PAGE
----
AMELIA ROBINSON: Are you over it?

Friends have asked me, so I am asking you.

Are you over it?

Will you ever be?

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Is there even such a thing as getting over something like 10 people dying in the heart of Dayton’s oldest historic neighborhood — on a street so close to the city’s identity that it has a Heart?

And what of the 10 lives lost: Derrick Fudge; Lois Oglesby; Saeed Saleh; Logan Turner; Nicholas Cumer; Thomas McNichols; Beatrice Warren-Curtis; Monica Brickhouse; Megan Betts and her brother Connor, the mass shooter?

Connor Betts? How many Connors lurk among us?

Could he have been stopped, saved from his twisted mind?

Can America’s other Connor Bettses be stopped, saved from their twisted minds?

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Can we make it mean something in the names of all the Derricks, Loises, Saeeds, Logans, Nicholases, Thomases, Beatrices, Monicas and Megans who do not deserve whatever may befall them someday?

Can we make the loss of our Derrick and Lois and Saeed and Logan and Nicholas and Thomas and Beatrice and Monica and Megan and even Connor matter?

Led by a Fifth Street tavern owner who hours before stood by as patrons’ blood was washed from the sidewalk outside of his business, the people chanted “do something.” The governor said he’d try.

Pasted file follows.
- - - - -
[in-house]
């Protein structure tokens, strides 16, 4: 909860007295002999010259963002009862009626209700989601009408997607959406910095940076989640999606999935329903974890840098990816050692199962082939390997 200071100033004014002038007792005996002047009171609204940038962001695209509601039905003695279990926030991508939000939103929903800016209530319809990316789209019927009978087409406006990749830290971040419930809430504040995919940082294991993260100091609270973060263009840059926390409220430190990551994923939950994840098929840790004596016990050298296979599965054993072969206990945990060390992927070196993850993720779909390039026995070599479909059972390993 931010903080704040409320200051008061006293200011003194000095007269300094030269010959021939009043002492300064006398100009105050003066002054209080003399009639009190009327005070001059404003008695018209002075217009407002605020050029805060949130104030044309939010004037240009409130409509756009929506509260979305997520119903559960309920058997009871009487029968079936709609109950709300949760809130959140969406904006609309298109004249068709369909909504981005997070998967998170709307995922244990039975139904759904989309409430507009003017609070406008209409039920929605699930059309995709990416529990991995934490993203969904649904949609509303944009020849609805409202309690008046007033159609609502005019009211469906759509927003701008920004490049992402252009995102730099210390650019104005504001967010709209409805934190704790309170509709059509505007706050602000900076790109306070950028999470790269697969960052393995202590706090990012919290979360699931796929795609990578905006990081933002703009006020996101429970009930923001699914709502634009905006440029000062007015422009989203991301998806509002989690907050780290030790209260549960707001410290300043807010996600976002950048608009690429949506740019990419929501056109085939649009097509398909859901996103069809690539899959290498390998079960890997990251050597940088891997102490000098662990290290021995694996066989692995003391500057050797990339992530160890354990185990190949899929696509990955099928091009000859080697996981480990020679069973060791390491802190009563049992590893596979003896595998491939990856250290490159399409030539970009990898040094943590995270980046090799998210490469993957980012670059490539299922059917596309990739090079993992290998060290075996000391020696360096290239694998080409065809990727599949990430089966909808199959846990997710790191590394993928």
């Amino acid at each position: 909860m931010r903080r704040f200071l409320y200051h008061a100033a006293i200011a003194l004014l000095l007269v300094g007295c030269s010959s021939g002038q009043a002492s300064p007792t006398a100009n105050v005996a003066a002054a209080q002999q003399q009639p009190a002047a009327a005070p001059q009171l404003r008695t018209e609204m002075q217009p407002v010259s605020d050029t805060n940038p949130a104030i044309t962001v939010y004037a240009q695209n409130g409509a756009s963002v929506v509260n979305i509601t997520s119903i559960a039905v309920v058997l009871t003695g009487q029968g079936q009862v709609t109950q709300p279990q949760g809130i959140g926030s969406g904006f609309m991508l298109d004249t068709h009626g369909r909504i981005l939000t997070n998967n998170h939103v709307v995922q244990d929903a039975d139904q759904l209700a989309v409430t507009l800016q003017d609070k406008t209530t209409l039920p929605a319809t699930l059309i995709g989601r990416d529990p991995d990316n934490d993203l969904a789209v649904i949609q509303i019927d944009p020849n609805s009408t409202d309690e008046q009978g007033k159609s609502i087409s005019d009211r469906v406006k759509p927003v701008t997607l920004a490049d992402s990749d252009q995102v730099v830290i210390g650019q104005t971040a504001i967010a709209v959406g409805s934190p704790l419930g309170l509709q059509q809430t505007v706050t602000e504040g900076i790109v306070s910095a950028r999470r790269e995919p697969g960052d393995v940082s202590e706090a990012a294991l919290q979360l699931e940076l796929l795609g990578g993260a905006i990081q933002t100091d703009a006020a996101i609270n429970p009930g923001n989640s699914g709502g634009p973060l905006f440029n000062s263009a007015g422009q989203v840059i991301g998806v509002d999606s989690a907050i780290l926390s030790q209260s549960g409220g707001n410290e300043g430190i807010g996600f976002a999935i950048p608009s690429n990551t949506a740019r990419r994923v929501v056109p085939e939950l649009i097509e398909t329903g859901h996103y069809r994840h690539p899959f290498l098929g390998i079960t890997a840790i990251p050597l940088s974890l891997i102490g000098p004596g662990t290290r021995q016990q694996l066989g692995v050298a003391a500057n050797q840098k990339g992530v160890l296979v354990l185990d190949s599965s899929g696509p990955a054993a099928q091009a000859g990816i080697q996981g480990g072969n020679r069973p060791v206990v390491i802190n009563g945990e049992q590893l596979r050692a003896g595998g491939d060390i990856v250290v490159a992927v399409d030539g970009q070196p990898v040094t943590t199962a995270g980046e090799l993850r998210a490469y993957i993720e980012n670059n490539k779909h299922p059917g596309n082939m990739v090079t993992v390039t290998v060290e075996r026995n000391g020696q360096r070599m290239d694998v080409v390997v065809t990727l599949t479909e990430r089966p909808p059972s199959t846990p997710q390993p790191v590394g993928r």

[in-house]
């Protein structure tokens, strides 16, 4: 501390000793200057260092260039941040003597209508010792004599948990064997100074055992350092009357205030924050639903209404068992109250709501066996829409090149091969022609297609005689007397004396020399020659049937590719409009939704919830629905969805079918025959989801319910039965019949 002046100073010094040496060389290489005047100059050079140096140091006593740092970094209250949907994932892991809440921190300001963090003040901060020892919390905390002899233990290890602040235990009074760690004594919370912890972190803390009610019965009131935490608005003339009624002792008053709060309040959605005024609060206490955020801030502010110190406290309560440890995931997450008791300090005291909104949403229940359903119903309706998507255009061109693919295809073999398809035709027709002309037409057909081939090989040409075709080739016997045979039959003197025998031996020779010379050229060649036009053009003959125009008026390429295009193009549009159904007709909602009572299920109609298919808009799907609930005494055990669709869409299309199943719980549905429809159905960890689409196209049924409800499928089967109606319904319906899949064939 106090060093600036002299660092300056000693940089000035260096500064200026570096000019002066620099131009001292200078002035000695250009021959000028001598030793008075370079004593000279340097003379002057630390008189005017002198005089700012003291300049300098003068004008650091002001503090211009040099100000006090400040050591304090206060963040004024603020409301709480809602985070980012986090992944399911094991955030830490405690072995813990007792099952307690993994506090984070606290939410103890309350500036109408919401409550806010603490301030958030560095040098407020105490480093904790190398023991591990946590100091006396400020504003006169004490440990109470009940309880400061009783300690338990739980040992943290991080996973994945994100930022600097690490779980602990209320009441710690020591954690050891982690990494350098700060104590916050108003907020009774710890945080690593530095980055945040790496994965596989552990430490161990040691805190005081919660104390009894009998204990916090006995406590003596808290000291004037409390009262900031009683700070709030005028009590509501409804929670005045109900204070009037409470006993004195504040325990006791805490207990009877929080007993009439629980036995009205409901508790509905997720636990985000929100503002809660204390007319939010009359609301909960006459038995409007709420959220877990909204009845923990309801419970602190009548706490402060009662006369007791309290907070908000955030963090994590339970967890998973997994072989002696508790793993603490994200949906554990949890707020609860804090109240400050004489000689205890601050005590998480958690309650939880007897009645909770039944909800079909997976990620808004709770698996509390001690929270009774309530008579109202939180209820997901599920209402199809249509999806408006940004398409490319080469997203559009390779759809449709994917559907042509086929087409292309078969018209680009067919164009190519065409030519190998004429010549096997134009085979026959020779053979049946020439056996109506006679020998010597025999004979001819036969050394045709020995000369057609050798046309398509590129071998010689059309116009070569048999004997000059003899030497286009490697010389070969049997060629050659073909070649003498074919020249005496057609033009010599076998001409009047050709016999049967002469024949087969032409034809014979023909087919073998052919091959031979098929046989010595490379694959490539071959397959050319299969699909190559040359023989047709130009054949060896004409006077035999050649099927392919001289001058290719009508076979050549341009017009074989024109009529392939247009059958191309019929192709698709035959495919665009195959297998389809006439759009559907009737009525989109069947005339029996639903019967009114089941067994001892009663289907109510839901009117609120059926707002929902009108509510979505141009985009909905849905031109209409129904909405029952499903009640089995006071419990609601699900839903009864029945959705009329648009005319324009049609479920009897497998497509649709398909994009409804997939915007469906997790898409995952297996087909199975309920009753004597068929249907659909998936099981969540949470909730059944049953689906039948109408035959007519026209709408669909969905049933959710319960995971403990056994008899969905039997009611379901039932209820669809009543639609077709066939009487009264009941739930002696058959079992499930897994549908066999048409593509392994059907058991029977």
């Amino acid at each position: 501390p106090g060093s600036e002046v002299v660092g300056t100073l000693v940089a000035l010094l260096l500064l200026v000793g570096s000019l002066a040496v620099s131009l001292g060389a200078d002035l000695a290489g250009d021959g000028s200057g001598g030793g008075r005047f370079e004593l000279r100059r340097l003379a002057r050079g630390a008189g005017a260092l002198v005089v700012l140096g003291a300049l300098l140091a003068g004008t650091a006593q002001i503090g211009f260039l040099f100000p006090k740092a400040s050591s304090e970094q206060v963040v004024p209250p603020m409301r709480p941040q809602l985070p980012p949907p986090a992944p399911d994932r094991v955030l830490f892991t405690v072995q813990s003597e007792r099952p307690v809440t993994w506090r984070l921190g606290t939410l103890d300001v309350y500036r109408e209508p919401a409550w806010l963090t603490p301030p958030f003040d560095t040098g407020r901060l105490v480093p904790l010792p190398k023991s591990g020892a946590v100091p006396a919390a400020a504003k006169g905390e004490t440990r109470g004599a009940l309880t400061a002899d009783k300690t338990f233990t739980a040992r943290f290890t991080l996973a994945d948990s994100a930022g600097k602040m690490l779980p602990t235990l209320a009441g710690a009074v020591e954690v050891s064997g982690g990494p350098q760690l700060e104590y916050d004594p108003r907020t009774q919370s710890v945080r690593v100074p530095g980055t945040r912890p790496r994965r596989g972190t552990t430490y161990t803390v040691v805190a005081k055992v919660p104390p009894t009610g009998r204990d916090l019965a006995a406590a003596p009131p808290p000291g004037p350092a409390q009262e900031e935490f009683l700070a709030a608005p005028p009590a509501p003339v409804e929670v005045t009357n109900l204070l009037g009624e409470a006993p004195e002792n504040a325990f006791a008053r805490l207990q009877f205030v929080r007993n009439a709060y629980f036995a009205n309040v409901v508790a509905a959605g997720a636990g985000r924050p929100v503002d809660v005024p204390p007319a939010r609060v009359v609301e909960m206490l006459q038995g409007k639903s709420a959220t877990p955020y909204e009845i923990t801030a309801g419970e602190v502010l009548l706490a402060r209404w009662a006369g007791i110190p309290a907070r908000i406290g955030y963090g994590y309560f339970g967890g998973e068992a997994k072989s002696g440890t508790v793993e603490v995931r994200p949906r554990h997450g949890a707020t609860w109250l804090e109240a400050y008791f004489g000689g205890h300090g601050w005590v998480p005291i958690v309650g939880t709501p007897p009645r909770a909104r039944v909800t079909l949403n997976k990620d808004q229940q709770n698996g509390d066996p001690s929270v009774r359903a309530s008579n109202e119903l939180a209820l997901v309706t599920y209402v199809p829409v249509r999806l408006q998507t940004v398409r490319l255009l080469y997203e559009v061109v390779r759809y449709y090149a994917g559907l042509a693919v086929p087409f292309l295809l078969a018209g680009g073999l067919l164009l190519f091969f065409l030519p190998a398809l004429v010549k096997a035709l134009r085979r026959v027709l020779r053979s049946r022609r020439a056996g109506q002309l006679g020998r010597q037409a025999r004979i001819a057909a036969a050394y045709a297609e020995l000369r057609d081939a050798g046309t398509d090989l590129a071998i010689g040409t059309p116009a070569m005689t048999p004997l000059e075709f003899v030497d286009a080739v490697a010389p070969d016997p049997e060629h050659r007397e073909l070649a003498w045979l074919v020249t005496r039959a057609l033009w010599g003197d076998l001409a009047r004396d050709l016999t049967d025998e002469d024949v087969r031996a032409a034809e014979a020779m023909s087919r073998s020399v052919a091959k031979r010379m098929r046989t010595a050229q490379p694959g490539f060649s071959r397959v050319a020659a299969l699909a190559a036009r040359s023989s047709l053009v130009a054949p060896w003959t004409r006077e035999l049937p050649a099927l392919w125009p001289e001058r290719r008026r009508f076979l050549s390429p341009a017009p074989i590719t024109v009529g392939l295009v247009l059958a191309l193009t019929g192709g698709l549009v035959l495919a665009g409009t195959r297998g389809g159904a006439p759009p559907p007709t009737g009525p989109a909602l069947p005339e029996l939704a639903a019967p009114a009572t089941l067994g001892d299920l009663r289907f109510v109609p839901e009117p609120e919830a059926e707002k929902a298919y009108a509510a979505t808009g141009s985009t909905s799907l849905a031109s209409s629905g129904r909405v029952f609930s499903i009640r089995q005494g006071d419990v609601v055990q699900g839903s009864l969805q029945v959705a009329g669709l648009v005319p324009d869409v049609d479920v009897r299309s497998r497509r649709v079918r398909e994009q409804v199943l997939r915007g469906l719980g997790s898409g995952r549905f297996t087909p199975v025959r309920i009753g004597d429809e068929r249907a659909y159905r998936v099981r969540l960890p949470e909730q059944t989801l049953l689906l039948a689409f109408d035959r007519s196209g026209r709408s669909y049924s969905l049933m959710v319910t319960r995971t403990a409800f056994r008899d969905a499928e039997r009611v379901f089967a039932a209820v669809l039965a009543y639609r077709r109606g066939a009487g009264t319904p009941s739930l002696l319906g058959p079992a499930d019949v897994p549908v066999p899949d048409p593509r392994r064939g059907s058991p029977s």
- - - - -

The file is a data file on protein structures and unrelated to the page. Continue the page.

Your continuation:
But has anything at all really been done?

What is that “something” we are actually willing to do?

What are we willing to give up to save the Connor Bettses amongst us from the demons poking holes in their souls? Wouldn’t that be self-preservation?

And what of those who survived our Connor Betts’ rage, some of them wounded by bullets from a pistol modified to act as a rifle? Can they just move on?

Should anyone expect them, or you, or me to just leave it behind and move forward?


What does that even mean?

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Will we ever forget where we were when we came to realize that “safety” was just an illusion?

Do you worry that the moment has already been lost?

Was there even a moment at all?

Was that just an illusion?

Will our hearts still be aching this time come November, December, January?

Is this just the way it is now?

Do you check your environment for an exit?

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Do you avoid crowded spaces?

Do you wonder about that man, the regular-looking guy? What’s hiding in his car?

What could he be building in his apartment?

What is hiding in his heart?

Does he have a kill list?

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Could he really be a killer, or is it just talk?

Should you at least file a police report?

It’s been two months and two days now. Do tears still fall?

Should they?

Have the hugs stopped?

Did we move too fast to remove the record of terror on the street? The shoes, purses and cell phones abandoned as people ran from the scene of the worst mass shooting in Ohio history?

There have been far worse mass shootings in America. Why should anyone care about ours?

Do we even really care about ours?

Do we think we are that special, that strong?